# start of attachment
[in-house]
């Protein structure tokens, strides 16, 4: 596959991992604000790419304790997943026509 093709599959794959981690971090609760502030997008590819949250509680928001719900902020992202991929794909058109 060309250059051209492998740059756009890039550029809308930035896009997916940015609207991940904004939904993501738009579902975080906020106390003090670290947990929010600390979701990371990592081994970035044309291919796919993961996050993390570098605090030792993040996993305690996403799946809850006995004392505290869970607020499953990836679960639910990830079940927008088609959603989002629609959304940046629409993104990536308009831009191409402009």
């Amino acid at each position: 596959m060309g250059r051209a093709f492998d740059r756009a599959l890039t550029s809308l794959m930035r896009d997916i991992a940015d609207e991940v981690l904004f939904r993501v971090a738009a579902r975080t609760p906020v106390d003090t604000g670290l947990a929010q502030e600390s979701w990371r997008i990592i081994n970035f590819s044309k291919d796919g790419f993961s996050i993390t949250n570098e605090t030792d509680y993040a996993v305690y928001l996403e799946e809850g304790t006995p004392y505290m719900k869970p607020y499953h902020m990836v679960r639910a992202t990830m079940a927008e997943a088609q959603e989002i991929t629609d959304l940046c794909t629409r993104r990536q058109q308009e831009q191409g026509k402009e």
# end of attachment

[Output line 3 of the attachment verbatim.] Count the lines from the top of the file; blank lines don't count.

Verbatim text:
């Amino acid at each position: 596959m060309g250059r051209a093709f492998d740059r756009a599959l890039t550029s809308l794959m930035r896009d997916i991992a940015d609207e991940v981690l904004f939904r993501v971090a738009a579902r975080t609760p906020v106390d003090t604000g670290l947990a929010q502030e600390s979701w990371r997008i990592i081994n970035f590819s044309k291919d796919g790419f993961s996050i993390t949250n570098e605090t030792d509680y993040a996993v305690y928001l996403e799946e809850g304790t006995p004392y505290m719900k869970p607020y499953h902020m990836v679960r639910a992202t990830m079940a927008e997943a088609q959603e989002i991929t629609d959304l940046c794909t629409r993104r990536q058109q308009e831009q191409g026509k402009e």